Nobile di Montepulciano
Super Tuscan Wines
The numerous list of wine denominations and classifications include some of Tuscany’s most prestigious wines. Wine country is vast, from the rolling hills of Maremma that lead towards Siena, all the way to the outskirts of Florence. Wine and food lovers know this area well, and for those who are not familiar with it – Tuscan wine country is a “must see” at least once in a lifetime.
Discovering these labels is a journey. Learning about the history and future of Tuscan wines becomes almost a mythical experience and has made a huge comeback in the Italian wine scene.
The Numbers Prove It – Italian Wine Is On The Rise!
In 2015, Italy ranked first among a list of countries who harvest the most wine. Italy produced over 48 million hectoliters of wine surpassing France at 46.45 million and Spain at 36.6 million.
According to IRI (International Institute of Research) data presented at Vinitaly in Verona, in 2014 Tuscan wine numbers showed promising growth for Italian wines which over the past decade have been low in numbers. Italians consumed over 11.7 million liters of Chianti, 6.3 liters of Sangiovese, 5.7 liters of Vermentino (Sardinia grapes are also included in these stats). Italians are once again drinking Italian wines on a regular basis, and this has come at no better time as substantial grape harvests, like never before seen, have dominated recent wine trends in Tuscany. For example – Chianti Classico has seen an increase in production with 290 thousand hectoliters produced in 2014. That a 10% increase from the previous year.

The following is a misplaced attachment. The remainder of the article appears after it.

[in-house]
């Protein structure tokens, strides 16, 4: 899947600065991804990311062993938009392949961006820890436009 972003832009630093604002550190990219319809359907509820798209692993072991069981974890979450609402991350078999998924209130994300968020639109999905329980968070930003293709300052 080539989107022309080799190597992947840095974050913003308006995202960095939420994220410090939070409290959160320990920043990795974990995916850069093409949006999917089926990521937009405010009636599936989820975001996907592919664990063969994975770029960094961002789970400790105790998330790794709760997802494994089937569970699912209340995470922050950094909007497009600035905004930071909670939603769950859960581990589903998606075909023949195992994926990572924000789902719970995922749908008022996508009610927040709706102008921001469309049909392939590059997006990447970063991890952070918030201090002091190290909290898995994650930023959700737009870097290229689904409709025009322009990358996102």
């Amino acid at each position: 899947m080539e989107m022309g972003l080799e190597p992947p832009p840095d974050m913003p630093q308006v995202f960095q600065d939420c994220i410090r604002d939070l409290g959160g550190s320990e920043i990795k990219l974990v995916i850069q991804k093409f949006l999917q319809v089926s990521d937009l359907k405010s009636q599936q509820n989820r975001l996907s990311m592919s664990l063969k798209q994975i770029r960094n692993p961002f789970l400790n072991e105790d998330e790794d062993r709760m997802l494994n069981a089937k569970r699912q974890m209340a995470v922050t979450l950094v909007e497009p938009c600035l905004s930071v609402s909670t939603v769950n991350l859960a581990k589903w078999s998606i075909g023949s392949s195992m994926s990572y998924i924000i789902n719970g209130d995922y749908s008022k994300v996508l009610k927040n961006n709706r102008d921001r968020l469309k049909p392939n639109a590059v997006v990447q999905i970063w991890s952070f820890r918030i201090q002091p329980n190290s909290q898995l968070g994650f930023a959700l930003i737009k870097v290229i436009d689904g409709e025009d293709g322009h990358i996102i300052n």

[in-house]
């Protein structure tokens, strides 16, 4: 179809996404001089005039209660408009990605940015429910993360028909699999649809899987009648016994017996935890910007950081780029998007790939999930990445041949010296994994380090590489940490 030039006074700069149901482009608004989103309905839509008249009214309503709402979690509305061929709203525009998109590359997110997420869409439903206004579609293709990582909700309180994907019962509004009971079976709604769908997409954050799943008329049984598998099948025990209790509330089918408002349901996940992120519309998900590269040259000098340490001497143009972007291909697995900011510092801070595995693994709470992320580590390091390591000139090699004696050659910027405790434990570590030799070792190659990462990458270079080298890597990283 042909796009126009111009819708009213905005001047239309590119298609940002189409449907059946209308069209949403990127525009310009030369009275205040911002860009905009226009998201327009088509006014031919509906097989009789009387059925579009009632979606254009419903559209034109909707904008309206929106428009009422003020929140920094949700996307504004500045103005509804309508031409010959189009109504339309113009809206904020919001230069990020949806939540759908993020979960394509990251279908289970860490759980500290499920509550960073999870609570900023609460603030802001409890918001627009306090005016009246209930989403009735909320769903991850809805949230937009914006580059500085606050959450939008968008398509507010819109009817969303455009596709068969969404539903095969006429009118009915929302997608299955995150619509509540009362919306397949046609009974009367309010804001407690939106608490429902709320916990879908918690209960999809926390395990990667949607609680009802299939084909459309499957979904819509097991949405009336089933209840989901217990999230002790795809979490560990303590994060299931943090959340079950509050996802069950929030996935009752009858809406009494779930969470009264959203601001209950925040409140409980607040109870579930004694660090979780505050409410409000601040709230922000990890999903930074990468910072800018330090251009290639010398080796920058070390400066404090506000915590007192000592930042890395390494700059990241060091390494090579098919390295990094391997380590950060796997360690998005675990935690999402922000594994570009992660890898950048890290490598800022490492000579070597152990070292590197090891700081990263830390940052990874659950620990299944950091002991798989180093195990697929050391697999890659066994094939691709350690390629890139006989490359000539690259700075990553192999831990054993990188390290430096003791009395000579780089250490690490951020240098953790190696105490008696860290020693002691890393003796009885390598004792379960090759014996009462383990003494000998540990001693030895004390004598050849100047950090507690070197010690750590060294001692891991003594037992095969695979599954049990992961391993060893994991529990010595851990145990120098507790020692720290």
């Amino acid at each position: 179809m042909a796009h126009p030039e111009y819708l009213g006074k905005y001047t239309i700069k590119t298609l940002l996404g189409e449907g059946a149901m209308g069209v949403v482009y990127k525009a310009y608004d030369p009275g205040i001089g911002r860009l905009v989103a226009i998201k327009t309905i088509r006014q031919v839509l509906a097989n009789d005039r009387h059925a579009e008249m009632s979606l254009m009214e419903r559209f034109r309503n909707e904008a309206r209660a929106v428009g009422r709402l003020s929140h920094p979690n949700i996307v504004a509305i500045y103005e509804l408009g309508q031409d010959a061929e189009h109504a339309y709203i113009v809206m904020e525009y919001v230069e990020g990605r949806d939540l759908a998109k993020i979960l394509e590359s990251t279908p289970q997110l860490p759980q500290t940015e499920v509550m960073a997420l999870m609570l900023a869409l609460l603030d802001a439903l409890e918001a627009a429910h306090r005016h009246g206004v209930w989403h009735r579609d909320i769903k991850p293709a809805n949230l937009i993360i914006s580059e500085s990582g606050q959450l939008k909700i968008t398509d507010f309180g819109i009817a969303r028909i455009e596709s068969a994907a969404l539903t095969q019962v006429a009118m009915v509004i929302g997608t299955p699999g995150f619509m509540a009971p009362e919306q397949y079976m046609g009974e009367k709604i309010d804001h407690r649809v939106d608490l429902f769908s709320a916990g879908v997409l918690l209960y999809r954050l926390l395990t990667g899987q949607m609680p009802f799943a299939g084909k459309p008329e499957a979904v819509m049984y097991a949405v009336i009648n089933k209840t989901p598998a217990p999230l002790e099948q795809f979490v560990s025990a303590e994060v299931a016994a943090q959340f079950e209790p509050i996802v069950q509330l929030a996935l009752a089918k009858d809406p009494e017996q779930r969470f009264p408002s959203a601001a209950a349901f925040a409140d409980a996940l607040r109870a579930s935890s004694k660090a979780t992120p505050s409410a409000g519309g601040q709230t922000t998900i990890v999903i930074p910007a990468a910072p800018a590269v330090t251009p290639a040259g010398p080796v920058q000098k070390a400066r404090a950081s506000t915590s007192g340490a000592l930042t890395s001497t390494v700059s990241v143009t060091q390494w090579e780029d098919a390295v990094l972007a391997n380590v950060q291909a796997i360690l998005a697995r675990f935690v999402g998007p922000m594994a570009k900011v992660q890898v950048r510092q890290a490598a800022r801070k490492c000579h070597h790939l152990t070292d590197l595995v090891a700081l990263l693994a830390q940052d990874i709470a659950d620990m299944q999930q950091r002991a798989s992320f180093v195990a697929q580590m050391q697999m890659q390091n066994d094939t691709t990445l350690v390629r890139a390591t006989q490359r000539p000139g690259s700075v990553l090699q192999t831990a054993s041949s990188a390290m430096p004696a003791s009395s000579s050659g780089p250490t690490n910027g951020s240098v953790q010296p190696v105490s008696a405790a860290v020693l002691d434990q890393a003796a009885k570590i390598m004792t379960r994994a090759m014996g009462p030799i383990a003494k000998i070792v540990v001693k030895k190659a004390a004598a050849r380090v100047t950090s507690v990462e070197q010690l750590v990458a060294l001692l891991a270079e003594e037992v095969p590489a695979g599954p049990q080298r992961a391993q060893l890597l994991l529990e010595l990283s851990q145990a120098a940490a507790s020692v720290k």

Our journey starts by returning to a time when labels were born, where cypress trees and pines began lining some of the most beautiful roads in the world. We travel in search of great wine from Siena to Montalcino and Montepulciano through woods and vineyards, and then go up along Chianti roads descending towards the hills of Maremma. We will chronicle the great wines of Tuscany, bunches of lush grapes and rows of vineyards which eventually end up bottled to one day tell the story of past generations.